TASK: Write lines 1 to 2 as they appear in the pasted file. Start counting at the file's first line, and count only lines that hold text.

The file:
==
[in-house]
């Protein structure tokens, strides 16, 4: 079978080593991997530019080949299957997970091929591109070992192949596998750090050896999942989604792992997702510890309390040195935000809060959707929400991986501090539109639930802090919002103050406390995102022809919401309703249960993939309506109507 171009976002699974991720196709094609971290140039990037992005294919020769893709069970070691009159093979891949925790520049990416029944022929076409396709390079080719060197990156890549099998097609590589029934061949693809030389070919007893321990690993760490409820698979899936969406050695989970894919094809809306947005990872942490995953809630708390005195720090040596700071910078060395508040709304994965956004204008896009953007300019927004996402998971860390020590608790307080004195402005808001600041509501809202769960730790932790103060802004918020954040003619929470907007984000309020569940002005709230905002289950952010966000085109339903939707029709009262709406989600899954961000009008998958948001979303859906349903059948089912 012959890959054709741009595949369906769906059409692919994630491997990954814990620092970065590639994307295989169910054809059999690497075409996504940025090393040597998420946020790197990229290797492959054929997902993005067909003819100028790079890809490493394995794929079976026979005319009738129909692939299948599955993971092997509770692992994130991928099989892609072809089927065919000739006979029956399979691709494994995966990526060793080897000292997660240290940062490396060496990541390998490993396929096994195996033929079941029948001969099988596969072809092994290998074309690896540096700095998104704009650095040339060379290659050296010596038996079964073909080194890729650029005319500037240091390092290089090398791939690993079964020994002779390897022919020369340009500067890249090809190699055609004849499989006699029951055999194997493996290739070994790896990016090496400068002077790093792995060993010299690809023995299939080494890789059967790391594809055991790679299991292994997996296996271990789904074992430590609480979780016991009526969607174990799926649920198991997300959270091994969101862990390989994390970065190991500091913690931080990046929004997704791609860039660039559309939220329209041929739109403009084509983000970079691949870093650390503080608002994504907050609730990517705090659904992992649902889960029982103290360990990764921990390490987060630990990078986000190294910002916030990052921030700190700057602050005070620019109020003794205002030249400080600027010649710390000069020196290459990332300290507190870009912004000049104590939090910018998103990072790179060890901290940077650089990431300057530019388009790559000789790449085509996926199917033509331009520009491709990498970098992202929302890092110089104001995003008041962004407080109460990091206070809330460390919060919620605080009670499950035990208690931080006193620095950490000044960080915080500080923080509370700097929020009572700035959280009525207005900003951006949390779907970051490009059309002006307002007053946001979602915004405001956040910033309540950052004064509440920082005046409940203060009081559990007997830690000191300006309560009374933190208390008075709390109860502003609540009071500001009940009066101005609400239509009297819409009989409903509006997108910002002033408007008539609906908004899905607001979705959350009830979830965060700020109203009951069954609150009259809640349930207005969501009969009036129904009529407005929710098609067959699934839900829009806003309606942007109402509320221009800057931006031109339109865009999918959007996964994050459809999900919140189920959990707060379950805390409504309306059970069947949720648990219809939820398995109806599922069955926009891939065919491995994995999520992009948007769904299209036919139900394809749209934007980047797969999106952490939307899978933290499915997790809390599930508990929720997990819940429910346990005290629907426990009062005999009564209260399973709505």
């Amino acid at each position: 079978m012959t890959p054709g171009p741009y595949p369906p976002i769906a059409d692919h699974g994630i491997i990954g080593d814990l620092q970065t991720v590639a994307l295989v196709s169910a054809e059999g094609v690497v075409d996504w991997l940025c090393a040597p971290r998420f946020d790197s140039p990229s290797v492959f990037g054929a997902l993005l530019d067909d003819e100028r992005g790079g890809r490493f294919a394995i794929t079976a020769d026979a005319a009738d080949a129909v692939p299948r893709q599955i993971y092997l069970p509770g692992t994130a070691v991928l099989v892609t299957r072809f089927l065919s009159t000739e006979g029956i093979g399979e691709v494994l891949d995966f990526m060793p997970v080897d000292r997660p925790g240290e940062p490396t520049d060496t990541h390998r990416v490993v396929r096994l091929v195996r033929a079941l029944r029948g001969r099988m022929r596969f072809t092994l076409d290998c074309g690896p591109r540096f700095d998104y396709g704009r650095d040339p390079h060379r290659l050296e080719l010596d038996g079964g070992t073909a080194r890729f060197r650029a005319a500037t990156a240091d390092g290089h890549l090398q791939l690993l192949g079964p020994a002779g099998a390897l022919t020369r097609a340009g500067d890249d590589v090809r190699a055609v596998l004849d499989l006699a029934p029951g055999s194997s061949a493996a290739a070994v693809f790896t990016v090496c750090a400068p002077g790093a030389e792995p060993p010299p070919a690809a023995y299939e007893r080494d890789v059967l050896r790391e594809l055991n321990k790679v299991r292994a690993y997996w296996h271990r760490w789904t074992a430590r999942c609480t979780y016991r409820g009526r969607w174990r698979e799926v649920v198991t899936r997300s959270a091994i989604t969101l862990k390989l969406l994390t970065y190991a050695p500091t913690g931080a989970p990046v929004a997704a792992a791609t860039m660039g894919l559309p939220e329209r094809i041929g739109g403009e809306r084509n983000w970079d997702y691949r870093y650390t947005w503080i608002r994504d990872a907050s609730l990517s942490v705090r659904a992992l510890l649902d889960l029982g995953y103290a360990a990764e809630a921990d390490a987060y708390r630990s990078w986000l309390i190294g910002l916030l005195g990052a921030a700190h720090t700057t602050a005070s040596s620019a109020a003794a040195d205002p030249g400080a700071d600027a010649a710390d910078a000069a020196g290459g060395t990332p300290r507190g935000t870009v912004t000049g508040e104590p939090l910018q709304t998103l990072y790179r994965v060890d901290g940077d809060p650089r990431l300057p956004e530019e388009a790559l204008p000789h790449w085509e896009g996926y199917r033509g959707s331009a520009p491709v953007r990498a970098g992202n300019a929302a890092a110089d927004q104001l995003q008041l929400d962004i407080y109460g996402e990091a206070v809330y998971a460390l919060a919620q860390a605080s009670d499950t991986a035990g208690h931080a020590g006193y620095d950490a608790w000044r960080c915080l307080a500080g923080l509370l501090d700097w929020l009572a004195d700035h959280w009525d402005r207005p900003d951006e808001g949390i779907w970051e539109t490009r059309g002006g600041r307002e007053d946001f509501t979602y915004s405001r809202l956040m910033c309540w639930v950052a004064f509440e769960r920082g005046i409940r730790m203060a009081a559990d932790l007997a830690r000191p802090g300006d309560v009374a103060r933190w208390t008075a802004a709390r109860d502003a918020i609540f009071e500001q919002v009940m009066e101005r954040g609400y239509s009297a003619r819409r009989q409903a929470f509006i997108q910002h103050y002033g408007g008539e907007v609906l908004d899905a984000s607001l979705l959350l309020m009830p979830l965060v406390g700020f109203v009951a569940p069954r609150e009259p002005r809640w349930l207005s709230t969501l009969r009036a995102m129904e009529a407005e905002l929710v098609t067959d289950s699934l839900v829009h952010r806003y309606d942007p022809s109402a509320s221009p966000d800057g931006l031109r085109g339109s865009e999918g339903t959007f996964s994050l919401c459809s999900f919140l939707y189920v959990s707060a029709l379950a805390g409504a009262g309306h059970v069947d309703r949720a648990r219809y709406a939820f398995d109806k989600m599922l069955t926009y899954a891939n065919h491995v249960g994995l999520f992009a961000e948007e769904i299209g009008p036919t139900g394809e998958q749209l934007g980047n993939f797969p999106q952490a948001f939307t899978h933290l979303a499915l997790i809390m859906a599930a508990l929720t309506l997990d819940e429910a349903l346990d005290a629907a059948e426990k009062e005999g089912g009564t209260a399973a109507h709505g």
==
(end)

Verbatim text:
[in-house]
């Protein structure tokens, strides 16, 4: 079978080593991997530019080949299957997970091929591109070992192949596998750090050896999942989604792992997702510890309390040195935000809060959707929400991986501090539109639930802090919002103050406390995102022809919401309703249960993939309506109507 171009976002699974991720196709094609971290140039990037992005294919020769893709069970070691009159093979891949925790520049990416029944022929076409396709390079080719060197990156890549099998097609590589029934061949693809030389070919007893321990690993760490409820698979899936969406050695989970894919094809809306947005990872942490995953809630708390005195720090040596700071910078060395508040709304994965956004204008896009953007300019927004996402998971860390020590608790307080004195402005808001600041509501809202769960730790932790103060802004918020954040003619929470907007984000309020569940002005709230905002289950952010966000085109339903939707029709009262709406989600899954961000009008998958948001979303859906349903059948089912 012959890959054709741009595949369906769906059409692919994630491997990954814990620092970065590639994307295989169910054809059999690497075409996504940025090393040597998420946020790197990229290797492959054929997902993005067909003819100028790079890809490493394995794929079976026979005319009738129909692939299948599955993971092997509770692992994130991928099989892609072809089927065919000739006979029956399979691709494994995966990526060793080897000292997660240290940062490396060496990541390998490993396929096994195996033929079941029948001969099988596969072809092994290998074309690896540096700095998104704009650095040339060379290659050296010596038996079964073909080194890729650029005319500037240091390092290089090398791939690993079964020994002779390897022919020369340009500067890249090809190699055609004849499989006699029951055999194997493996290739070994790896990016090496400068002077790093792995060993010299690809023995299939080494890789059967790391594809055991790679299991292994997996296996271990789904074992430590609480979780016991009526969607174990799926649920198991997300959270091994969101862990390989994390970065190991500091913690931080990046929004997704791609860039660039559309939220329209041929739109403009084509983000970079691949870093650390503080608002994504907050609730990517705090659904992992649902889960029982103290360990990764921990390490987060630990990078986000190294910002916030990052921030700190700057602050005070620019109020003794205002030249400080600027010649710390000069020196290459990332300290507190870009912004000049104590939090910018998103990072790179060890901290940077650089990431300057530019388009790559000789790449085509996926199917033509331009520009491709990498970098992202929302890092110089104001995003008041962004407080109460990091206070809330460390919060919620605080009670499950035990208690931080006193620095950490000044960080915080500080923080509370700097929020009572700035959280009525207005900003951006949390779907970051490009059309002006307002007053946001979602915004405001956040910033309540950052004064509440920082005046409940203060009081559990007997830690000191300006309560009374933190208390008075709390109860502003609540009071500001009940009066101005609400239509009297819409009989409903509006997108910002002033408007008539609906908004899905607001979705959350009830979830965060700020109203009951069954609150009259809640349930207005969501009969009036129904009529407005929710098609067959699934839900829009806003309606942007109402509320221009800057931006031109339109865009999918959007996964994050459809999900919140189920959990707060379950805390409504309306059970069947949720648990219809939820398995109806599922069955926009891939065919491995994995999520992009948007769904299209036919139900394809749209934007980047797969999106952490939307899978933290499915997790809390599930508990929720997990819940429910346990005290629907426990009062005999009564209260399973709505």